The corporation tax rate is already set to fall from 20% to 19% in April 2017, and then to 17% in April 2020. This is a competitive rate and it is unlikely any steps will be taken at this stage to reduce the rate further with Brexit negotiations looming. The government has indicated it will look to cut corporation tax rates to a record low if it does not get the Brexit deal with the EU that it is seeking. Moves towards implementing the Conservative Party’s 2015 manifesto commitments to raise the tax-free personal allowance to £12,500 and the threshold for the 40% rate of income tax to £50,000 by the end of the current Parliament are likely to feature in the Spring Budget. As a step to ease inflation caused by the fall in the pound, it is anticipated that steps will be taken to cut fuel duty or freeze or reduce air passenger duty.
MC & SR: The March 2017 Budget is at an awkward time for the Chancellor having just had an Autumn Statement in November 2016 and having another Budget scheduled for Autumn 2017. Given the swathe of new measures published in Finance Bill 2017 (in December 2016), it is difficult to see how the Treasury would have had time to develop new policies since then.
If anything material is going to come from this Budget, it is inevitable that it will be something on which no consultation has taken place and which is likely to provide the government with some positive news coverage. Prime candidates for this could be:
In the run up to the triggering of Article 50 TEU, the government will no doubt use every tool at its disposal to demonstrate that the UK is a good place to locate business, particularly in the manufacturing sector. Therefore, we might see some further detail on capital spending on infrastructure projects and incentives to attract private investment.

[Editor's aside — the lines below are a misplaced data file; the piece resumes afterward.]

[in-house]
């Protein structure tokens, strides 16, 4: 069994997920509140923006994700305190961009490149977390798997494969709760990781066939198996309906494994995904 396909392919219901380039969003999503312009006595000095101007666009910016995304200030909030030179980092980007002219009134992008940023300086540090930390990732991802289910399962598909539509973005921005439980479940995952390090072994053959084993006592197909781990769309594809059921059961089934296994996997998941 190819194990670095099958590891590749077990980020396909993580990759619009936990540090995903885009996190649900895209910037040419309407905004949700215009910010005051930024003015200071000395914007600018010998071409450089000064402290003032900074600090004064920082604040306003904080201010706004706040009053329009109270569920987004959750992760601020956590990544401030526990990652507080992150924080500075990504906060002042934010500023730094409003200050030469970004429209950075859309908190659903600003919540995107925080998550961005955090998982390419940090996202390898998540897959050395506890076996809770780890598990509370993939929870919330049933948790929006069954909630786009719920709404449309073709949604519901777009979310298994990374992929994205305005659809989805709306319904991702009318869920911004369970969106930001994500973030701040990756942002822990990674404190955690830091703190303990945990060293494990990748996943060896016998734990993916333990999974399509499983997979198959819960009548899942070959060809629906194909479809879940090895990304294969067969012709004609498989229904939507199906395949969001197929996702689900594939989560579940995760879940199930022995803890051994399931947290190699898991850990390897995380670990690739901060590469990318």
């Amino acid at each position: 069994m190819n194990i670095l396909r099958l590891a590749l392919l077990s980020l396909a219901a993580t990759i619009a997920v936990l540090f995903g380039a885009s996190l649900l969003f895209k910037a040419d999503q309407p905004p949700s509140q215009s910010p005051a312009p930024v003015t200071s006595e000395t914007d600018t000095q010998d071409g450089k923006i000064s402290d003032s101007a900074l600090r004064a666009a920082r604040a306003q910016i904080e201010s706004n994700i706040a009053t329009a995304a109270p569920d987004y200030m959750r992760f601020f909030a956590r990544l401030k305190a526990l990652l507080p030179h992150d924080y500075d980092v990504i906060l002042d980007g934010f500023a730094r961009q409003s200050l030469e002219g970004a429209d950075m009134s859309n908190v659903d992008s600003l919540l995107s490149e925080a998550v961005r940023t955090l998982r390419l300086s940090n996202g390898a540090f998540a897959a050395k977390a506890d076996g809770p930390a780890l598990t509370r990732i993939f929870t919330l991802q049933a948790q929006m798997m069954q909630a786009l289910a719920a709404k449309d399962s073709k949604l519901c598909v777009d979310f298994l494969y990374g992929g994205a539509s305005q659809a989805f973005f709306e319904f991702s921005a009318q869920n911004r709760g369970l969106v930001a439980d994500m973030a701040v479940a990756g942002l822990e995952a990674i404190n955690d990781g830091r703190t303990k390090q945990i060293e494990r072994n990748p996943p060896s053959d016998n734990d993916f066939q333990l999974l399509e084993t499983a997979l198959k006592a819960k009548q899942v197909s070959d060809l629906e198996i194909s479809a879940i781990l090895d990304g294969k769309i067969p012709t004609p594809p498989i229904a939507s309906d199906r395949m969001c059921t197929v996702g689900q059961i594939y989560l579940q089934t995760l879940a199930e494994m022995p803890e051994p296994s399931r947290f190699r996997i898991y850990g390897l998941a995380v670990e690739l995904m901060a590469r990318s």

While a reduction in SDLT rates would be generally welcomed, it would be at odds with the steady increase in rates over the last few years and therefore seems unlikely.
AT & JF: It’s only three months since the Chancellor outlined some major business tax measures in his Autumn Statement. After all the excitement of 2016, we are expecting this to be a relatively low-key Budget, following up on the existing proposals and perhaps announcing a few new areas for consultation.
We may, for example, see further changes to the draft legislation on interest deductibility, carried-forward loss relief and the substantial shareholding exemption. As promised in the Autumn Statement, we expect the government to begin consulting on its proposal to bring non-resident companies’ UK income into the corporation tax regime. This would ensure that all companies are subject to the rules that apply generally for the purposes of corporation tax, including interest deductibility and loss relief.
The property market is hoping especially for a reduction in the residential SDLT rates which have significantly dampened the upper end of the London property market. Such a change however, seems unlikely due to political pressures and the consequences of such a step.
As usual there may be a couple of announcements that come as a surprise. Changes to national insurance on partnership profits? It’s a possibility. We do not expect a robot income tax just yet.
JG: We imagine that triggering Article 50 TEU, and the pressures this year on the NHS, may make the Treasury particularly focused on maximising tax receipts. We also expect that pensions tax relief, particularly when combined with the tax relief on ISAs, may be seen by some in the government as the ‘lowest hanging fruit’ in this regard. So, we would expect the government to be looking again at the annual allowance for example (perhaps as part of a general move towards ISAs and lifetime ISAs and away from pension savings).
Having said this, there has to date been little by way of the usual rumours of big pensions tax changes this year. Instead, the pensions industry is not expecting anything more than relatively minor tinkering—for example, the £500 income tax exemption on taking pensions advice or the new £4,000 money purchase annual allowance where people have already accessed their pension savings flexibly. This is helpful—there have been so many changes in recent years, there is a need to stop further increasing the huge complexity that now exists in the pensions tax regime.